Photo: First We Feast

Photo: First We Feast

Sure, all those gold medal performances we’re seeing at the Olympics are powered by heart and by years of intense training. But they’re also fueled by good nutrition, and the mounds of food provided in the Olympic Village.

Needing to feed 18,000 athletes and coaches three square meals a day for weeks requires over 250 tons of food. With staggering consumption and an abundance of raw ingredients, surely there’s bound to be food that goes to waste.

That was the fundamental belief of Italian chef Massimo Bottura, who estimated that about 12 tons of food would wind up in the trash — a devastating number in a city where about 25% of the population live in favelas, or poverty-stricken communities.

The renowned chef, whose three-star Michelin restaurant, Franciscan Osteria, in Modena decided to take action. In less than two months, he concocted a plan to serve gourmet meals to 70 homeless Brazilians every night using leftovers from the Olympic Games.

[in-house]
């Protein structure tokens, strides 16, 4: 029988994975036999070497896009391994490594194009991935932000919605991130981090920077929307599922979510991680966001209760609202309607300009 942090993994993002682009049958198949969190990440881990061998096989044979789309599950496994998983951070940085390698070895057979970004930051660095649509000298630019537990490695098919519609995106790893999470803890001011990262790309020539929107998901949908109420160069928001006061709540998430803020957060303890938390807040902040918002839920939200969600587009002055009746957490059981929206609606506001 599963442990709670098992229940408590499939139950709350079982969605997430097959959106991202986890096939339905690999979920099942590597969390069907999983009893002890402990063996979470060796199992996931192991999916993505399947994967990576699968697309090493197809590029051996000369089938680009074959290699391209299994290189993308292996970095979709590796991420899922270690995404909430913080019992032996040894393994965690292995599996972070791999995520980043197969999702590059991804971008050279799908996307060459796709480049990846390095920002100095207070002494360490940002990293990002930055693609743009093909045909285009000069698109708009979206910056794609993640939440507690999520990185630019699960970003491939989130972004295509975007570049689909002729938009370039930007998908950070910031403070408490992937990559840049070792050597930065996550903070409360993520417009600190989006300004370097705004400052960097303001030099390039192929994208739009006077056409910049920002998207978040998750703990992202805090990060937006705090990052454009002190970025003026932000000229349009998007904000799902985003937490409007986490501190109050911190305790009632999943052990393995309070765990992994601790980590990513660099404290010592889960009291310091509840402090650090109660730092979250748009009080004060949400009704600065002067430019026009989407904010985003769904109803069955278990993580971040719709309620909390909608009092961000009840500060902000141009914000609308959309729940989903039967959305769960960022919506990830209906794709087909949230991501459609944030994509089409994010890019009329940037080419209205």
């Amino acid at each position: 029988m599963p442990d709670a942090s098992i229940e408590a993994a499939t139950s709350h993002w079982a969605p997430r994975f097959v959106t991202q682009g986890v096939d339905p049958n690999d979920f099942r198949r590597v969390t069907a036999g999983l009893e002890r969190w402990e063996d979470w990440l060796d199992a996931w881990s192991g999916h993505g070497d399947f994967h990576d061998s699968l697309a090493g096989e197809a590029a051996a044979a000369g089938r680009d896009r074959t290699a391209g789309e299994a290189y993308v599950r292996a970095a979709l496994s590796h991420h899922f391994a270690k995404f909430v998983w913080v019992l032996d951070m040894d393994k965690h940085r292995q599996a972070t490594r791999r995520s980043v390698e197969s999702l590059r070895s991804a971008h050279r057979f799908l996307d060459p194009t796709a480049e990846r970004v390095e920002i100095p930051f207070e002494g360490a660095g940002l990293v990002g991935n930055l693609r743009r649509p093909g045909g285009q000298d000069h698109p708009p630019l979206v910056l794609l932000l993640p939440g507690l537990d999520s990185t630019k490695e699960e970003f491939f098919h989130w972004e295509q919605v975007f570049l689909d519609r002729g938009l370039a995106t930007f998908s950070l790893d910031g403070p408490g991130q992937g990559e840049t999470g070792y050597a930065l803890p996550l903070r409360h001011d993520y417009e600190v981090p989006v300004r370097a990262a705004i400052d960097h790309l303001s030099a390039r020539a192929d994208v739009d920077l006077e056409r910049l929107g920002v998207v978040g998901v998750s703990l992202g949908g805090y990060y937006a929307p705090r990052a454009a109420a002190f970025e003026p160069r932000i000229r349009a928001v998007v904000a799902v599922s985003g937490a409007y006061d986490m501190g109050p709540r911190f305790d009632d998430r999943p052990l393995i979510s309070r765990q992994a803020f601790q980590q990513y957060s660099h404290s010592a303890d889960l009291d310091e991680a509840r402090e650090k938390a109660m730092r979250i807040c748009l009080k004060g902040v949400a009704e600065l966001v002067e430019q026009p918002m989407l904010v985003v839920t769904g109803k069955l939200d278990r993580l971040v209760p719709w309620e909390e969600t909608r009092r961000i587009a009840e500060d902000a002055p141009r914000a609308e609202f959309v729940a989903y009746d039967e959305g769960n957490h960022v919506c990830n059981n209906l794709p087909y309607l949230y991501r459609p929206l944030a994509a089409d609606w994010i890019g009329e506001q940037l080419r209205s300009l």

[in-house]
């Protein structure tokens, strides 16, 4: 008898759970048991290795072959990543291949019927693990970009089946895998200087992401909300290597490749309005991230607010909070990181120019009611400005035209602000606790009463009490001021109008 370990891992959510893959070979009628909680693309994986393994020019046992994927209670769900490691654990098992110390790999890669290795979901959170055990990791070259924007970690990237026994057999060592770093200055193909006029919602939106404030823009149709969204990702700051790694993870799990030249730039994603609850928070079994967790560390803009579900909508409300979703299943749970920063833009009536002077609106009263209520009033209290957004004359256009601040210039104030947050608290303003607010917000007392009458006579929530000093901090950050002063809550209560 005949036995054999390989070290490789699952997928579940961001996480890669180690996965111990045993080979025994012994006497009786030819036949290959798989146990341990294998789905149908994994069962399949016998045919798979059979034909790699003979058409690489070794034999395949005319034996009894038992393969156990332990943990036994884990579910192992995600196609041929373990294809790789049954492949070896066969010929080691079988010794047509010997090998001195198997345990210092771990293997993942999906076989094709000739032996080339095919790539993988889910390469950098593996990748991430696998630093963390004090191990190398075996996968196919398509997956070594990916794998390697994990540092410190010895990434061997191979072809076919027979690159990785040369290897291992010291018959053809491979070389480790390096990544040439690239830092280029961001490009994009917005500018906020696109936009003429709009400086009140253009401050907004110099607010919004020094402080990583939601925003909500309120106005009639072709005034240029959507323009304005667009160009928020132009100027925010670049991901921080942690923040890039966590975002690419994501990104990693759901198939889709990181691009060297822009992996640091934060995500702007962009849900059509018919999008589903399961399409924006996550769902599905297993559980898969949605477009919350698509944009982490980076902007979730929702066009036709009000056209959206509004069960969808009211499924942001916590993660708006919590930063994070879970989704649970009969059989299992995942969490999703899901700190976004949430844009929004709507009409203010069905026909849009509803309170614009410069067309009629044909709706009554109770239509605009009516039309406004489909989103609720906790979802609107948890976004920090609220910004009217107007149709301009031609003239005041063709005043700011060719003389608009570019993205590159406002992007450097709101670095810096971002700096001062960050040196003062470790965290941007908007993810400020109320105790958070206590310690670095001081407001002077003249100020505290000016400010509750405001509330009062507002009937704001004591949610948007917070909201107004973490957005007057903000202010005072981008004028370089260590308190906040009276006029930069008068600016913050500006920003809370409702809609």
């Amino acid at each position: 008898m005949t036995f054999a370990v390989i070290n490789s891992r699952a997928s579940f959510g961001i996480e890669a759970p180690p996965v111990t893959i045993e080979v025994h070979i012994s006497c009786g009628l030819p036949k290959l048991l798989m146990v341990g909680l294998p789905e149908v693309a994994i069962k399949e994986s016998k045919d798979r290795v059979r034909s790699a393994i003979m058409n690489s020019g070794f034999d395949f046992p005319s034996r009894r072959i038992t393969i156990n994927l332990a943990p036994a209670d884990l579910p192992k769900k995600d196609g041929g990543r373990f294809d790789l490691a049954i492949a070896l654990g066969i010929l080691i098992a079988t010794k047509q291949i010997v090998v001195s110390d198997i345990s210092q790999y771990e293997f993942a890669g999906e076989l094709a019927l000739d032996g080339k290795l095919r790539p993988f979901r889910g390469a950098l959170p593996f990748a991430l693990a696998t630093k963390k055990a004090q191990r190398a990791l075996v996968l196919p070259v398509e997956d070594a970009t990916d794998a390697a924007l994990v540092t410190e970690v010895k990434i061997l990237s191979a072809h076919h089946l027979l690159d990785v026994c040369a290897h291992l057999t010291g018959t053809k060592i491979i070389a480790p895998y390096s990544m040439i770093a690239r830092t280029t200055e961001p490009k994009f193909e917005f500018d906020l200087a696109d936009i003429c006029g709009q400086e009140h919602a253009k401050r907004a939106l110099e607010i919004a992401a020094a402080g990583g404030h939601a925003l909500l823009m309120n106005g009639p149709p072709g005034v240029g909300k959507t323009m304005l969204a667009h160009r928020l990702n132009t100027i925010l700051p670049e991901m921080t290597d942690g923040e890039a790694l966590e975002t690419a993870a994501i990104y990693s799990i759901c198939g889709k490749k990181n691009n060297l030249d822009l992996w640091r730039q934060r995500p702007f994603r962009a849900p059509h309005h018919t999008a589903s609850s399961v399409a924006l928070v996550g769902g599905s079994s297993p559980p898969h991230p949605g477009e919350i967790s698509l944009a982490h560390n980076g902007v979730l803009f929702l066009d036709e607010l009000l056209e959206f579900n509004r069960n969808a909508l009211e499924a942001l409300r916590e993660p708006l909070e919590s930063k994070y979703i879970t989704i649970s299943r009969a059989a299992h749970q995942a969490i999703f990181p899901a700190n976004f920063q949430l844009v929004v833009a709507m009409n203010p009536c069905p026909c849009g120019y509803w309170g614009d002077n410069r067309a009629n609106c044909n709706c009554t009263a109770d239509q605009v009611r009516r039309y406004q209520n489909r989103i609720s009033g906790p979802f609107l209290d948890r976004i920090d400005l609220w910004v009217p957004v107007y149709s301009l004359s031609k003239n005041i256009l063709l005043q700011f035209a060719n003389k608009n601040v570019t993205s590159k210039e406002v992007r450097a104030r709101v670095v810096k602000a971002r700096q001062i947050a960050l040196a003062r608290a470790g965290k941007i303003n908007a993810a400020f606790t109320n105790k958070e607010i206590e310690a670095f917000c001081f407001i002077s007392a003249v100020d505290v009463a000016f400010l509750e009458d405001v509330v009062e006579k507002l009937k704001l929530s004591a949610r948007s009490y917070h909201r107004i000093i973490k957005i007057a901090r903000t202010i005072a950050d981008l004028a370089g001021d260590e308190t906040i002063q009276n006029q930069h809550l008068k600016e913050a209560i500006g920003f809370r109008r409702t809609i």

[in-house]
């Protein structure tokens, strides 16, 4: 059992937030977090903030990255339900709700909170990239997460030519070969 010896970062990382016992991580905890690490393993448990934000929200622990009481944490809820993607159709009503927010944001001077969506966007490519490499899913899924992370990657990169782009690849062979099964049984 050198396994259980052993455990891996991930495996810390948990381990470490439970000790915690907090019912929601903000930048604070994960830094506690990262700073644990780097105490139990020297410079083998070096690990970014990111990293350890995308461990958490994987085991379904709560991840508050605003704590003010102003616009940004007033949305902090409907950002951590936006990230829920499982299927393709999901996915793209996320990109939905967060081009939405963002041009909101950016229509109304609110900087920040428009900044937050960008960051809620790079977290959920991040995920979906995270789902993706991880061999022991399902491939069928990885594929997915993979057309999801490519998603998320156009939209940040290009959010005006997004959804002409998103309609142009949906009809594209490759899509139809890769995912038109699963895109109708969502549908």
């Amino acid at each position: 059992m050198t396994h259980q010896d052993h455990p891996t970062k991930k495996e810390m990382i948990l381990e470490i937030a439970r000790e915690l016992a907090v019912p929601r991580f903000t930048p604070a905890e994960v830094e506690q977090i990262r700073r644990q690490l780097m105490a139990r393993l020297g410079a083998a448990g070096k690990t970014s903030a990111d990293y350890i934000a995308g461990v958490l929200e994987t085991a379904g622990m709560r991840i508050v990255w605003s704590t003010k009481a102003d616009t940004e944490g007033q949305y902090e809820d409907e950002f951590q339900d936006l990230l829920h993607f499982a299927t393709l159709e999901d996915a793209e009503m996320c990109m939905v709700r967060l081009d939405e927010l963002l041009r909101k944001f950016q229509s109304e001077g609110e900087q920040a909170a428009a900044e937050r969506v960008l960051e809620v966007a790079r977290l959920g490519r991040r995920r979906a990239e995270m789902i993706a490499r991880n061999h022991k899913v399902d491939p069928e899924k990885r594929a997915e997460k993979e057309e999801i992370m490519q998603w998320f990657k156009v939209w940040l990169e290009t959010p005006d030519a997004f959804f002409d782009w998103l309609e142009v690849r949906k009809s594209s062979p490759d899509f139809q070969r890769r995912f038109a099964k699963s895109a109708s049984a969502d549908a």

Don’t think it’s meatloaf and mashed potatoes either. With Brazilian chef David Hertz, the two are masterfully plating sautéed beef and panzanella alongside Italian-style couscous. And other big-name chefs are taking their turn in the kitchen, too.

“The project is very cultural. That’s why I want to be involved with the best chefs in the world. We want to make visible the invisible for everyone,” Bottura said.

It’s not just the Olympic Village catering service that is dropping off food. Neighborhood markets and local restaurants have helped filled Bottura’s fridge and pantry.

“This is not just a charity; it’s not just about feeding people,” Bottura told the New York Times. “This is about social inclusion, teaching people about food waste and giving hope to people who have lost all hope.”

According to according to the Brazilian charity Banco de Alimentos, “more than 3.4 million people – 1.7% of the population – live in state of food insecurity.” (HuffPost)

The hope is to serve 19,000 meals during the Games. After they’re over, the program will continue serving meals and offering cooking classes.

This team — one comprised of chefs — deserves Olympic gold.